Overactive parathyroid glands can take calcium from your bones, making you vulnerable to osteoporosis and its related health risks.

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Osteoporosis is a bone disease that raises the risk of fractures and other health complications. The disease develops when bones lose too much mass. Bone tissue constantly breaks down and builds back up. If there isn’t enough available calcium to replace bone mass that has broken down, osteoporosis can occur.

The parathyroid glands help maintain healthy levels of calcium and other minerals in your blood.

When one or more of your parathyroid glands become overactive, a condition called “hyperparathyroidism,” they release too much of the hormone responsible for regulating calcium into your blood. As a result, your bones pour excessive amounts of calcium into your bloodstream and bone density decreases.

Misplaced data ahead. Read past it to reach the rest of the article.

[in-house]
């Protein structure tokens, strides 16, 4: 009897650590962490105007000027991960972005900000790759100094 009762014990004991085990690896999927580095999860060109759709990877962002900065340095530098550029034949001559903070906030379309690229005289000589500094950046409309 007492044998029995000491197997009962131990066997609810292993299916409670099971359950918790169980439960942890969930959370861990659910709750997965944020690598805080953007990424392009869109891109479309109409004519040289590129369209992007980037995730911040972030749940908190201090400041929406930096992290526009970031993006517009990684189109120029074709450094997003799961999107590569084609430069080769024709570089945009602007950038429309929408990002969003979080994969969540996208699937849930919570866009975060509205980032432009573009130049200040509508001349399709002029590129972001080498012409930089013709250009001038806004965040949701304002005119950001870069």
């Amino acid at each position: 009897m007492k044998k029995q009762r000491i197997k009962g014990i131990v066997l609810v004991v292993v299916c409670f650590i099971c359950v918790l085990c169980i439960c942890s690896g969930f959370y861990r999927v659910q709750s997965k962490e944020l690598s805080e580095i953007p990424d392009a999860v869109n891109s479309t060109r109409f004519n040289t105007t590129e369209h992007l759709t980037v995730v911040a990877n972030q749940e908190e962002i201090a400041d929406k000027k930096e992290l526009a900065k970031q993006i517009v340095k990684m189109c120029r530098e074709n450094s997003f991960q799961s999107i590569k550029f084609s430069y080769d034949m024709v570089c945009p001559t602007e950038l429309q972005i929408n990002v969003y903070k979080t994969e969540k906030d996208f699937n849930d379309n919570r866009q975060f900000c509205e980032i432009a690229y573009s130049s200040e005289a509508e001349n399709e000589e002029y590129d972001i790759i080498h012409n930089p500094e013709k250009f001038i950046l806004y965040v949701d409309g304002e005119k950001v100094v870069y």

Learn more about osteoporosis.

You have four pea-sized parathyroid glands on the surface of your thyroid gland, found in the front of your neck. Although they’re tiny, the parathyroid glands play a big role in your health.

The glands release parathyroid hormone (PTH), which helps control blood levels of calcium, phosphorous, and vitamin D. You need these substances in healthy ranges to support the healthy function of your heart, muscles, and nerves.

Hyperparathyroidism occurs when the parathyroid glands produce too much PTH. The most common version of the condition is called primary “hyperparathyroidism,” meaning it originates in the glands as opposed to being a complication of kidney disease, cancer, or other condition.

Typically, a parathyroid gland becomes overactive due to the presence of a parathyroid adenoma, a noncancerous tumor that affects how the gland functions.

About 100,000 cases of primary hyperparathyroidism are diagnosed in the United States each year, according to the National Institute of Diabetes and Digestive and Kidney Diseases.

The complications of hyperparathyroidism used to be quite severe, but advances in calcium and PTH monitoring and treatment have made the condition manageable, often with little impact on long-term health or quality of life.

Still, hyperparathyroidism remains a risk factor for osteoporosis. PTH causes the bones to release small amounts of calcium from your bones.